How are they so Busy?

From my time at Starbucks I learnt a phenomenal amount, the easy part was about coffee the rest was about the brand. Starbucks is successful because people believe in the brand. It doesn't take a genius to see that the chipper SB employee who serves you your Latte will use your first name and ask about your day because they're trained to. There also isn't really anything wrong with that, yes you may feel sometimes that it isn't very genuine but almost everyone I worked with actually enjoyed their work and felt that Starbucks cared about them as a 'Partner'. So for me as a soon to be 'independant' retailer I have to give it to the chains, they train their teams well and they train them to make you feel that you are getting a personal service. SB's use the term 'The Third', this is the ambition for your local Starbucks to be the third place between your home and work. A very bold ambition and a very lucrative one too.

My Make-up with Coffee

I lasted with Starbucks through the busy Christmas period, the red aprons, the slightly sickly American Corporate take on the commercialisation of Christmas all the way through to mid January 2011. I am somewhat proud to say the I am officially a trained Barista and I have great pride in being able to not only know the difference between a Cappuccino and a Latte, but I can also make a pretty darn good Flat White too.

So here is my run down of the Top 5 things I will and the Top 5 things I will not be using from my Starbucks experiment in my tea room;

The Good
  • Great coffee is about the entire process, from the best beans, ground fresh and used immediately with milk at the perfect temperature served professionally.
  • There are many types of coffee our there along with many ways of serving it, one pot of filter sat on a hot plate all day won't satisfy the savvy coffee connoisseurs of the UK.
  • Some people actually cannot get going in the morning without caffeine.
  • Customer connection is important whether you are an International Chain or a one man band, but it must be genuine.
  • There is good money to be made in serving great coffee.

The Bad
  • One style of mug cannot possibly suit all, I will need coffee vessels that match my tea room ambience.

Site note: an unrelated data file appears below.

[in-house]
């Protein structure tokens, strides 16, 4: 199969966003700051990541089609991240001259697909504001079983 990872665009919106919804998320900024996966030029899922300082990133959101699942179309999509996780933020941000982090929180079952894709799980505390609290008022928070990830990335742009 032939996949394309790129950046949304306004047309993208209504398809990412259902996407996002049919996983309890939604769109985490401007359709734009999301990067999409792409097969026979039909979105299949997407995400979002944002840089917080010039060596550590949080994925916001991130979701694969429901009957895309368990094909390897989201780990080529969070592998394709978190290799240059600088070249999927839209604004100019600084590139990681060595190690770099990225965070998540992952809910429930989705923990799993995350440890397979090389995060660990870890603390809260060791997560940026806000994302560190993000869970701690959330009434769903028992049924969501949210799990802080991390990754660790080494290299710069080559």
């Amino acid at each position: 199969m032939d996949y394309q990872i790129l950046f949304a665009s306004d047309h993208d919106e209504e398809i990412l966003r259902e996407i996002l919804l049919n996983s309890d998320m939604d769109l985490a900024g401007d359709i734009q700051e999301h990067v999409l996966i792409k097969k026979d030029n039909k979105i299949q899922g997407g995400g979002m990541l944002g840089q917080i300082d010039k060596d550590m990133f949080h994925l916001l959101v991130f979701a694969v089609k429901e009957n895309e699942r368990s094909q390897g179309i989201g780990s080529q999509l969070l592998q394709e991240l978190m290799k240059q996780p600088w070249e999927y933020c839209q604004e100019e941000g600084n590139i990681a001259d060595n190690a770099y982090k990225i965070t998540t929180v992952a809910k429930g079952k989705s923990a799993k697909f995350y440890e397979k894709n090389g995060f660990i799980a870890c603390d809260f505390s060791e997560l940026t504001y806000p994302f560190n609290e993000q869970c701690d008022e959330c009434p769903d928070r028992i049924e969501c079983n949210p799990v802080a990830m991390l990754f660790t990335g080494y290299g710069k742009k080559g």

• Whilst it is nice to be busy and make money, people need space, time and service at their table.
  • Fresh food made on site from local ingredients and local suppliers simply cannot be beaten or indeed replicated by the big brands.
  • Mainstream dull popular music. Ick!
  • Corporate colours and brand values have a place, but a place needs to have a soul.

In Summary

Working for Starbucks was eye opening. I wanted to hate the company and despise the corporate experience. This simply wasn't the case in fact I was moved by the amount of community engagement that the boys and girls of these stores get involved in. Yes it may be a PR directive from head office, but the real people who work hard in the store take that idea out to the community and make it real.

I have learnt about coffee, I drank some excellent beverages and tasted for the first time subtle flavours I never thought to find. All of this was a million miles away from my early office experience of a caffeine infused energy roller coaster all from bad instant coffee. I think I can say, I love coffee and my business will be all the better for it.

*NOTE the majority of my figures are sourced from the first page of the relevant Google search results and are therefore potentially, neh probably, entirely inaccurate or at the very least completely misleading. I however have never let the truth get in the way of a good story/or emphasis of my point.


  1. Great post Dave! I love coffe & love SB. Whit loves it even more! Tho since being in America (maonly Hawaii) have realised SB tastes much better in the states. & if you want a tip from me.. my fav. lattees are cinnamon & gingerbread. So please stock the syrups all year round.. they're not just for xmas, they're for life ;) M x

  2. I am not a fan of starbucks coffee, I find it very acidic and a little too strong for me, although I have to say there is nothing more refreshing than a iced blended coffee in the summer, or nothing as christmassy as an eggnog latte.

    Where they win for me is the seasonal menus.

  3. A magical combination is books and coffee! Pity Borders closed down. My favourite is Barns and Nobles in Charlottesvillle, VA with their in-store Starbucks cafe.


I Want to Bake Free on


Related Posts Plugin for WordPress, Blogger...